The John Leonard Prize, our annual award based on member nominations and chosen by a panel of member volunteers, is awarded for the best first book in any genre. In advance of the announcement, we're inviting members to contribute appreciations of titles under consideration. (If you're interested in doing so, please email firstname.lastname@example.org with the subject line Leonard.) Below, NBCC member Michael Lindgren writes on Stephen Markley's debut novel, “Ohio” (Simon & Schuster).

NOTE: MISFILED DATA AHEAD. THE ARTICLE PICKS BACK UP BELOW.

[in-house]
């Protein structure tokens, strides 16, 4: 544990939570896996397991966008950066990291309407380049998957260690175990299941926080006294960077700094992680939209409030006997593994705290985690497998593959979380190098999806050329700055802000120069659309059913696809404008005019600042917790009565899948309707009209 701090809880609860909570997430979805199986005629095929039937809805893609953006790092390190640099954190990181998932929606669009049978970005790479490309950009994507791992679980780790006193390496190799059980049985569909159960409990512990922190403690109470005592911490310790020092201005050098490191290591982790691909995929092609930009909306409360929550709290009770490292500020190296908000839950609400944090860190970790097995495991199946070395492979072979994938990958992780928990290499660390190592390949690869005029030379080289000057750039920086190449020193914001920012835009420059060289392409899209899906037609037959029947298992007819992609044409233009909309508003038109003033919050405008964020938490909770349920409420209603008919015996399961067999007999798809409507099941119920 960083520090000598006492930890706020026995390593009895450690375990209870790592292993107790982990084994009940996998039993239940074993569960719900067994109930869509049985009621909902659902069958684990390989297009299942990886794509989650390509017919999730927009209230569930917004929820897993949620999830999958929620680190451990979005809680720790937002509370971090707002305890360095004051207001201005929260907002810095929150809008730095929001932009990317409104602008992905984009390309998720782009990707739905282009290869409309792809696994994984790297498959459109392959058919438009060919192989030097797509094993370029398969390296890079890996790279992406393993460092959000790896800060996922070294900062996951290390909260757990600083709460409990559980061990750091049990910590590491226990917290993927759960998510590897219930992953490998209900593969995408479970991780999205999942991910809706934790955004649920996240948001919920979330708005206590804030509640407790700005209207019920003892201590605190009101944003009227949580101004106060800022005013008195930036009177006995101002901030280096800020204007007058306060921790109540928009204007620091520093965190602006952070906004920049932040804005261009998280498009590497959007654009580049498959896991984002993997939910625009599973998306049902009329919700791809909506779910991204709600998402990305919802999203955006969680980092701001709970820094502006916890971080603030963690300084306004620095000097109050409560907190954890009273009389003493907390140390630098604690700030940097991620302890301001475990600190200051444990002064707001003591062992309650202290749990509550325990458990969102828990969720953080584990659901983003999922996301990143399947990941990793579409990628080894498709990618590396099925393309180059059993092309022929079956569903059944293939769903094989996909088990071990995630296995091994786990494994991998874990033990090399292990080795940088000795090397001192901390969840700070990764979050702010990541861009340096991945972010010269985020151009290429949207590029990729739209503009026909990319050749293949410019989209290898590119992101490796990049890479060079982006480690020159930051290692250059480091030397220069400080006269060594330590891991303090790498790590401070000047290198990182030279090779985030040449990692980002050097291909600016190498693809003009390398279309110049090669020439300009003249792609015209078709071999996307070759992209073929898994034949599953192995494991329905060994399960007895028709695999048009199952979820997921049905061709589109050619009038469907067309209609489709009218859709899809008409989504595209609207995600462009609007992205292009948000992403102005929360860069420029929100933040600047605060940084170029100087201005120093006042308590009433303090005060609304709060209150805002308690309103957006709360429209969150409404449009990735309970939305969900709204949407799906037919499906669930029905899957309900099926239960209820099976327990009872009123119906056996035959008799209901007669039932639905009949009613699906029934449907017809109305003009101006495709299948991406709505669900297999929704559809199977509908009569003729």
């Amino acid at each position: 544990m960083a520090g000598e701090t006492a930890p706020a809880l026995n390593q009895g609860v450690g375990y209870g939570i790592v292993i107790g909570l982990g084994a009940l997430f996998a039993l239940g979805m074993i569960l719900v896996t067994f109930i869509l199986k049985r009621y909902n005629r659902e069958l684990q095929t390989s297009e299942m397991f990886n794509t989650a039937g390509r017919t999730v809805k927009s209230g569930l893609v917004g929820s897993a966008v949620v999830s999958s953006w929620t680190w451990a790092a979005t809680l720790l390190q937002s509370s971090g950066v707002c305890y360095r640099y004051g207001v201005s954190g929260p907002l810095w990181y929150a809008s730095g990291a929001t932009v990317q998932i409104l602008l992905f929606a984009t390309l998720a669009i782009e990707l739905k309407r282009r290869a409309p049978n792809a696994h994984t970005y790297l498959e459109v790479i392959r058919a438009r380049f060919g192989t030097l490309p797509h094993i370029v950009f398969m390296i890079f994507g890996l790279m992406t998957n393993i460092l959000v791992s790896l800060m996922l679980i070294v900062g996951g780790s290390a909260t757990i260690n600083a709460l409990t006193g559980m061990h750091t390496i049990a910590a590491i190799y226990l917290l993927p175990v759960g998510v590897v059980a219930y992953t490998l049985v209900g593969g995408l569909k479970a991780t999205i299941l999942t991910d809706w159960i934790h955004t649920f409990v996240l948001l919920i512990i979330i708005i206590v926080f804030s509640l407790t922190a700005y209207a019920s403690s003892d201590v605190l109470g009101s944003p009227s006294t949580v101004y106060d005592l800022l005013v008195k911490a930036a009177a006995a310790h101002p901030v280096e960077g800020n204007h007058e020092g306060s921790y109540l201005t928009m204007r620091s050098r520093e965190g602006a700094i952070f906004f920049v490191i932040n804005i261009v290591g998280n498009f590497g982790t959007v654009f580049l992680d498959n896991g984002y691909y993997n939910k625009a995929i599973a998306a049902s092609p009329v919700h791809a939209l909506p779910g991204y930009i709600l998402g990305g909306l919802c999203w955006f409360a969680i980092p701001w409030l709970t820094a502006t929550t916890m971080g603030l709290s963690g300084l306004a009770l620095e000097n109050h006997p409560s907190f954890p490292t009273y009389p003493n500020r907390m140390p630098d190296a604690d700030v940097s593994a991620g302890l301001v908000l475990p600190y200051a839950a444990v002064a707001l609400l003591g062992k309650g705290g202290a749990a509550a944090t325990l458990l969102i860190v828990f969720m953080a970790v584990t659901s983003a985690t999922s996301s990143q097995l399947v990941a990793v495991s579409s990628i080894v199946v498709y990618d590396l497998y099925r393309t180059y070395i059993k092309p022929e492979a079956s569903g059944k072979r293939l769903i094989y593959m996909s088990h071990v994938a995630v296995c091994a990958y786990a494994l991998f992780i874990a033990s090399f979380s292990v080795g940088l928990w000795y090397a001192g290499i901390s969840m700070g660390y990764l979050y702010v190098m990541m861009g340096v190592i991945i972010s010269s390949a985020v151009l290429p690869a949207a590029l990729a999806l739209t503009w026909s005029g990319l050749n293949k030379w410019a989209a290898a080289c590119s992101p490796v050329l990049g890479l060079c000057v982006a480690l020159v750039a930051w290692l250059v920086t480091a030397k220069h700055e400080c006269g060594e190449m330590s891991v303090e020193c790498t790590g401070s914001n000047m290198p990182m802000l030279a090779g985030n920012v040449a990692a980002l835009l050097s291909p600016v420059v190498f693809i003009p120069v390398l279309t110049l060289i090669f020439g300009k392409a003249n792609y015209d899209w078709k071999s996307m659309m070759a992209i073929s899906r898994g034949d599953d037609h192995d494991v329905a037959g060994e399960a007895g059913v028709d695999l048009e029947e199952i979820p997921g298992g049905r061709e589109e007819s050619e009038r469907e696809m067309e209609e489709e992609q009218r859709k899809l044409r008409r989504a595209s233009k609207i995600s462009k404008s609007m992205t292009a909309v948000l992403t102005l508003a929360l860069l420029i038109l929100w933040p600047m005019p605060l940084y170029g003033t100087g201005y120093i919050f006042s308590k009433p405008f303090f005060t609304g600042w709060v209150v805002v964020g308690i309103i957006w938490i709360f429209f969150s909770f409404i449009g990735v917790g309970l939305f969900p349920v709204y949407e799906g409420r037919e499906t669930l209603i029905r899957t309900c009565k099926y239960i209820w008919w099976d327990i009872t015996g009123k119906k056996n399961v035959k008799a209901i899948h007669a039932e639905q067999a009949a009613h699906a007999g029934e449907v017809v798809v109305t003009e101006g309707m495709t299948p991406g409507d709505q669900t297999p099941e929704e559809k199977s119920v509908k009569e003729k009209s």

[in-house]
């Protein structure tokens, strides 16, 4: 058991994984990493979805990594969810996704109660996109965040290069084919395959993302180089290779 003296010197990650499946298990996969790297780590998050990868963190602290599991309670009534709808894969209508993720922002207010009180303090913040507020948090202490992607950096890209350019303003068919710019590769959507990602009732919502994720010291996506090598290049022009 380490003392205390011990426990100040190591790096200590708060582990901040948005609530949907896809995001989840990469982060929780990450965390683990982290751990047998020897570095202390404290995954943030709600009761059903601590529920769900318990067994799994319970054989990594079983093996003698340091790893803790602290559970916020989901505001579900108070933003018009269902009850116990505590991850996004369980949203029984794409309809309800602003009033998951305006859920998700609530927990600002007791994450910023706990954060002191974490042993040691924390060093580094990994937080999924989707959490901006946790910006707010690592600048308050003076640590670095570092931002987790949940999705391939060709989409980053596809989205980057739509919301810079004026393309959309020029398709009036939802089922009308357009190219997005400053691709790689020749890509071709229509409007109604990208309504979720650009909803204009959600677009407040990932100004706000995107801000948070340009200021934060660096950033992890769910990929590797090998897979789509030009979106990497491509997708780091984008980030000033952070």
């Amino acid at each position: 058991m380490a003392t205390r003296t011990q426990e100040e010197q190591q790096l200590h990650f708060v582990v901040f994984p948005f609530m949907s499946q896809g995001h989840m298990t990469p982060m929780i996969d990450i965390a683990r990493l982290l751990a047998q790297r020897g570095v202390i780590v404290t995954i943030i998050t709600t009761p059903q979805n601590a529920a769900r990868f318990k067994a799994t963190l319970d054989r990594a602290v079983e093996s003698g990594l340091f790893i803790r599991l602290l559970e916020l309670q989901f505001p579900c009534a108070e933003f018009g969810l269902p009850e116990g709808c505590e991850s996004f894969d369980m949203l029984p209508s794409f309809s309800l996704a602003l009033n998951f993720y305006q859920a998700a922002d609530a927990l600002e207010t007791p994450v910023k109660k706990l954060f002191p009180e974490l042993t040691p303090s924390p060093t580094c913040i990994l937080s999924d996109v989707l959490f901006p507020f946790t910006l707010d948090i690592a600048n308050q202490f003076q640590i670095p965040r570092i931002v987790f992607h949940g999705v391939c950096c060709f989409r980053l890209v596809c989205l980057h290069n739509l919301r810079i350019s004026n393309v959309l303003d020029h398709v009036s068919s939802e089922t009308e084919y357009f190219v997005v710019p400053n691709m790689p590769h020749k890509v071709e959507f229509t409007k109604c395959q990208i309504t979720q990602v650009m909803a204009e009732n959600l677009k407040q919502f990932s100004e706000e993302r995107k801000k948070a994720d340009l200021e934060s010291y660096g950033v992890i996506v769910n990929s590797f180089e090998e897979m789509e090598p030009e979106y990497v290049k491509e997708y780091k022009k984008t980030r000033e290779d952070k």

Stephen Markley's debut novel, “Ohio,” is in some key ways very old-fashioned, sitting squarely within the lyrical realist mainstream, with a straightforward narrative and a set of well-developed characters. In Markley’s case, though, he has very self-consciously set out to write A Big American Novel of Our Time; shockingly, he has largely succeeded. There are parts of “Ohio” that are almost painful to read, they are so beautiful and heartbreaking and true; if you grew up in a small town and went to a sports-mad public high school and fell in love with someone there for the first time in your life, you may find the emotional landscape that this book traverses downright harrowing. That’s not to say that the book is perfect — it has substantial flaws — but it is clearly something into which a talented young writer has thrown everything he has, and then some.